If you are a woman who has underwent surgery for pelvic organ prolapse (which sometimes occurs in women after childbirth or surgery, causing the womb to fall into the vaginal area), and have received a surgically implanted transvaginal mesh implant, you may have questions. For women who have pelvic organ prolapse, a mesh insert may be inserted through the vagina in order to repair the pelvic organ prolapse (POP). However, on July 13, 2011, the FDA issued a warning that females who have the surgical mesh placement through the vagina to repair pelvic organ prolapse may be exposed to greater risk than other surgical options.
Many women who have experienced complications following surgery have been affected because of problems with the Bard Avaulta system. The Bard Avaulta mesh insert is just one of the various types of transvaginal inserts that doctors have used. Women who have the Bard Avaulta mesh insert may have experienced the following:
– Erosion of the mesh into the vagina
– Urinary problems
– Pelvic Pain
– Vaginal Pain
– Hardening of the vaginal mesh
– Injury to nearby organs
– Difficulty during sex after vaginal surgery
– Pain too extreme to allow sexual intercourse
The Bard Avaulta Anterior and Posterior Biosynthetic Support System, also commonly referred to as Bard Avaulta Mesh or Bard Avaulta System, is a vaginal mesh created by C.R. Bard to correct and restore normal vaginal structure after a pelvic organ prolapse. However, despite its intended use, the Bard Avaulta System may have actually caused greater harm than good. Many women treated with the Bard Avaulta system have indicated that defects in the design of the vaginal mesh caused them to suffer severe injuries and complications after surgery.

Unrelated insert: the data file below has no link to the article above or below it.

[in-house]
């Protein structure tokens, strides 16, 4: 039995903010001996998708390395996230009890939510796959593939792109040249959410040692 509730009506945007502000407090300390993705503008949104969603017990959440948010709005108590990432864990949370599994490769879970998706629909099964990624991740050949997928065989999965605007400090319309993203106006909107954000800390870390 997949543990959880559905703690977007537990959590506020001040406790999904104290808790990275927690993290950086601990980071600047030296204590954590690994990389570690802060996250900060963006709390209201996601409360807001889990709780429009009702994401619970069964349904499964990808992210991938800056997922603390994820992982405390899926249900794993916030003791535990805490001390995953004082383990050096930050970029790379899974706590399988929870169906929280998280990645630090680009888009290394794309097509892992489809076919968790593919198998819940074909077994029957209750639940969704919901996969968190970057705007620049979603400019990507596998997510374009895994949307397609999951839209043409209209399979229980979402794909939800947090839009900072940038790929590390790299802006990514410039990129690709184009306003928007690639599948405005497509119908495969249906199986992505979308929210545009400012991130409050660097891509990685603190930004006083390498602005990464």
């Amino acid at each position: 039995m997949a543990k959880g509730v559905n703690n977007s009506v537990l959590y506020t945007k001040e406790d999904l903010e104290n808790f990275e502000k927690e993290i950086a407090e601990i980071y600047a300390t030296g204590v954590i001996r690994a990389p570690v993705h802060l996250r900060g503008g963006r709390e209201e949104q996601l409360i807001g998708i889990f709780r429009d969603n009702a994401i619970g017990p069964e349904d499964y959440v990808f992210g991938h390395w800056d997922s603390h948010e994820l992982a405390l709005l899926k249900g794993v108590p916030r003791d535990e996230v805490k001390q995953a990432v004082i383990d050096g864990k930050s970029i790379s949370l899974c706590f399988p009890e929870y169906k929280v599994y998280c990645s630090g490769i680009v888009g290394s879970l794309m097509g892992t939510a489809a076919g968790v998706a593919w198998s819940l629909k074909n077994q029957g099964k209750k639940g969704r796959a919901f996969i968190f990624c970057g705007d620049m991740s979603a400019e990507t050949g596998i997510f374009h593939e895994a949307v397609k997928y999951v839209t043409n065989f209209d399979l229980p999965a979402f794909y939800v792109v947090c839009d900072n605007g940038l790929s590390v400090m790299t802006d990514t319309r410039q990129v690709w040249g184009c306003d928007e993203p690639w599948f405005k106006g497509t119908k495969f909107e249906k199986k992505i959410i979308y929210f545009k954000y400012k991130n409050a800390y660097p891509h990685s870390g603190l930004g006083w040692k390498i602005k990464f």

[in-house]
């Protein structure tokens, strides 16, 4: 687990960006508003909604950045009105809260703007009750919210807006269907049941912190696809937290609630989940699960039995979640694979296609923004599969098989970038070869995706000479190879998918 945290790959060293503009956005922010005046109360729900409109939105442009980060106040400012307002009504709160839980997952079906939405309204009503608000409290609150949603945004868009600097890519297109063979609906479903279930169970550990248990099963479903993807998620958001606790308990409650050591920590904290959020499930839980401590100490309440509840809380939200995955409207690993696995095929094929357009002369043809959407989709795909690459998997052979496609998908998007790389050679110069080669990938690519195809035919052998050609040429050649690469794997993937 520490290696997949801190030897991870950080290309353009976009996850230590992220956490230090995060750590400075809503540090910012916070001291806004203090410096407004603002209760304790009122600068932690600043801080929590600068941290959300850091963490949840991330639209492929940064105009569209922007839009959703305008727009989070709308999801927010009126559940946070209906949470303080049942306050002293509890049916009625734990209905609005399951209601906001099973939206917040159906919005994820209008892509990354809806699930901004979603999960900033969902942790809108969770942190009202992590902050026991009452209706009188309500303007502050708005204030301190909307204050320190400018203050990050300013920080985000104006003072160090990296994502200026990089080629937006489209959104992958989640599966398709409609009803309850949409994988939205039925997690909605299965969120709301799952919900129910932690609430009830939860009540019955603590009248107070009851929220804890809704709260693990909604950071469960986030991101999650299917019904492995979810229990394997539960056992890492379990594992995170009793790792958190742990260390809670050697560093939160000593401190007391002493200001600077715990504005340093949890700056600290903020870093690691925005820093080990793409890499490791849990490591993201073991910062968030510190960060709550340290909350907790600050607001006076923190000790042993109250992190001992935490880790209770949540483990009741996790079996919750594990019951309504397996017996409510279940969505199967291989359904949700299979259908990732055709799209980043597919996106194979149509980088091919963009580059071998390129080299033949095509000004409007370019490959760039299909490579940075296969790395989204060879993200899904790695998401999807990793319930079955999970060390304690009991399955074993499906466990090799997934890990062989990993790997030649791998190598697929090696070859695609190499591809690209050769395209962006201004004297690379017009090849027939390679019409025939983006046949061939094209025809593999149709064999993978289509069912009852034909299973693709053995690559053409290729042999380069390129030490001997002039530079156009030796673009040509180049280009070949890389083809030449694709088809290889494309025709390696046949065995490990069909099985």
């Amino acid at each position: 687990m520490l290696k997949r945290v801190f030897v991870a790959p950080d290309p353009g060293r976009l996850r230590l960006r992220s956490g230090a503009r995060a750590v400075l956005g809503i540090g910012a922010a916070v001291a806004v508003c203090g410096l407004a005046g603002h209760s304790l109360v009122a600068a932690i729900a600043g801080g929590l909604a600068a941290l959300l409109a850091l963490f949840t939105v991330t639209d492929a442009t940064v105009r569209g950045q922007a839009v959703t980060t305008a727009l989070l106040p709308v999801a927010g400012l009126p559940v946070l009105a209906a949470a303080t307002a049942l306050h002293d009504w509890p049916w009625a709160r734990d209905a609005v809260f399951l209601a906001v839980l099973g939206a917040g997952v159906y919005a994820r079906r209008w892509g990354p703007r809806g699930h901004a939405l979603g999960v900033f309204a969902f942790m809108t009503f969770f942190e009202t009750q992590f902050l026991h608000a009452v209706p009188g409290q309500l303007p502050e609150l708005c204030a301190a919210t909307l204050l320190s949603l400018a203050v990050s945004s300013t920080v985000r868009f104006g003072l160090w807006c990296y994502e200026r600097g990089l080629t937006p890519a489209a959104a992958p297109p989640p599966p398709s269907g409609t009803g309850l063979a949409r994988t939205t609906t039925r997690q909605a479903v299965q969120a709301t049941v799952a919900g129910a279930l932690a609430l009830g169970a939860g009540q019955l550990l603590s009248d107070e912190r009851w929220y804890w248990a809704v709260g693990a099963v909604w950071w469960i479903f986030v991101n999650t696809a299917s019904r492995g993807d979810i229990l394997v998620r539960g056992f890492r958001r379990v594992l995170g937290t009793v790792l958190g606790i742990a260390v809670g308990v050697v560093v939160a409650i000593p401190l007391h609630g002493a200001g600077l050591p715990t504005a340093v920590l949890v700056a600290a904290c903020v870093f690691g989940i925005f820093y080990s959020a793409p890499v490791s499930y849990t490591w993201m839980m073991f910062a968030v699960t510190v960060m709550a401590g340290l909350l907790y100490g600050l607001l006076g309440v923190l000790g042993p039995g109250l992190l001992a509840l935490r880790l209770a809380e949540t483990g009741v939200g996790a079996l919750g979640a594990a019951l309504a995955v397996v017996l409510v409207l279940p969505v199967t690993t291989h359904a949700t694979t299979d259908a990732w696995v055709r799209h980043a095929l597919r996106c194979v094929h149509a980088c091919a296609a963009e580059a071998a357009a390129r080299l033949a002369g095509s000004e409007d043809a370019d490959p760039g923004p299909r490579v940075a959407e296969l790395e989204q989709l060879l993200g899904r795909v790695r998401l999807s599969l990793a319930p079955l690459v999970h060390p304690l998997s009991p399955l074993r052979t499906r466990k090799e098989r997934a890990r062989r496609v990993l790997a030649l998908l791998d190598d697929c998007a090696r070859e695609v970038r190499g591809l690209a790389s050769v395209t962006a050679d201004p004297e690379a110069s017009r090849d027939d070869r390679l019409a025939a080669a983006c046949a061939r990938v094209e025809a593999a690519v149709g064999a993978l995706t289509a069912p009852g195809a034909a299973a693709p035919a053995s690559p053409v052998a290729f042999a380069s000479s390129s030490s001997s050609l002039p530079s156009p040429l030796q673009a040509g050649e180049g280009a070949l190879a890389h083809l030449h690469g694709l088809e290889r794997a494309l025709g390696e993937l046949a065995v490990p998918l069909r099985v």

Synthetic mesh systems like the Bard Avaulta have been linked to numerous reports of problems, most frequently involving erosion, extrusion, infection, hardening of the mesh, chronic pain and damage to surrounding organs. At the 2004 World Health Organization 3rd International Consultation on Incontinence, it was reported that vaginal mesh procedures have an unacceptably high rate of complications. As a result of the risks, it was recommended that synthetic mesh systems not be used until more approved clinical trials were conducted.
The Bard Avaulta is designed to allow tissue infiltration, which makes it very dangerous and complicated to remove the vaginal mesh. Complications from Bard Avalta and from mesh removal are life-changing and can be irreversible. Complete Bard Avaulta mesh removal often requires multiple surgery procedures and results in scarring of pelvic tissue and muscles.
Bard Avaulta lawsuits allege that C.R. Bard was negligent in the design and sale of the Avault system. Since the vaginal mesh was introduced, the manufacturer knew or should have known that the Bard Avaulta mesh was defective and could lead to erosion, hardening and shrinkage of the mesh materials and other complications that may have a devastating impact on women. Despite the known risks of Bard Avault procedure complications, the manufacturer failed to adequately research the product and establish that it provides both long term and short term efficacy. In addition, they concealed known risks and failed to warn of the dangers and risks with Bard Avaulta mesh for pelvic organ prolapse.
For these and many others reasons, the law firm of Childers, Schlueter and Smith, LLC based in Atlanta, Georgia continues to review and investigate potential Bard Avaulta mesh cases across the country. Initial Bard Avaulta case consultations are free of charge. All inquiries are completely confidential and will be discretely discussed with a trained attorney.